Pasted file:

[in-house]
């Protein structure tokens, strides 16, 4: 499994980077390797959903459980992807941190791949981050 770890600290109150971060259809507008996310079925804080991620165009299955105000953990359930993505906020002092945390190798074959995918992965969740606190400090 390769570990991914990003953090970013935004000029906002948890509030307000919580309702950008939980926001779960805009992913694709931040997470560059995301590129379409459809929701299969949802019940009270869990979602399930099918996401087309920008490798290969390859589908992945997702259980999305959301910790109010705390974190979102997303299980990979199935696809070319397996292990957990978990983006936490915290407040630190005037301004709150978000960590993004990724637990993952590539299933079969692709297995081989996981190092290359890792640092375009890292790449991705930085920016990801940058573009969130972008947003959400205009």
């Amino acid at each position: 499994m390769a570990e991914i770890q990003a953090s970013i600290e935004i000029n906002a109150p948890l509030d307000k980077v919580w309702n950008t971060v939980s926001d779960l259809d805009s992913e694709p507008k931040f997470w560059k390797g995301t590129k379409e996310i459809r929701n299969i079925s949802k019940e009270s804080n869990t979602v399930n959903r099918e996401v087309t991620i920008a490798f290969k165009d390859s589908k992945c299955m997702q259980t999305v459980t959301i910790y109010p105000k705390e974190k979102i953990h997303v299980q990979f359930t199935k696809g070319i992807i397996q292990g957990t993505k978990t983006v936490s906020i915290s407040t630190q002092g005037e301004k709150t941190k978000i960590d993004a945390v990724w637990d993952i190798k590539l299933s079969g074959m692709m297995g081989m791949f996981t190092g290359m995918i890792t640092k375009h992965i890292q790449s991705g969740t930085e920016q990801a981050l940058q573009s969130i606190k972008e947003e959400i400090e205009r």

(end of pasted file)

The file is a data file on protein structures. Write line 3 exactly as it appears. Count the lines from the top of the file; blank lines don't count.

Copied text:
């Amino acid at each position: 499994m390769a570990e991914i770890q990003a953090s970013i600290e935004i000029n906002a109150p948890l509030d307000k980077v919580w309702n950008t971060v939980s926001d779960l259809d805009s992913e694709p507008k931040f997470w560059k390797g995301t590129k379409e996310i459809r929701n299969i079925s949802k019940e009270s804080n869990t979602v399930n959903r099918e996401v087309t991620i920008a490798f290969k165009d390859s589908k992945c299955m997702q259980t999305v459980t959301i910790y109010p105000k705390e974190k979102i953990h997303v299980q990979f359930t199935k696809g070319i992807i397996q292990g957990t993505k978990t983006v936490s906020i915290s407040t630190q002092g005037e301004k709150t941190k978000i960590d993004a945390v990724w637990d993952i190798k590539l299933s079969g074959m692709m297995g081989m791949f996981t190092g290359m995918i890792t640092k375009h992965i890292q790449s991705g969740t930085e920016q990801a981050l940058q573009s969130i606190k972008e947003e959400i400090e205009r």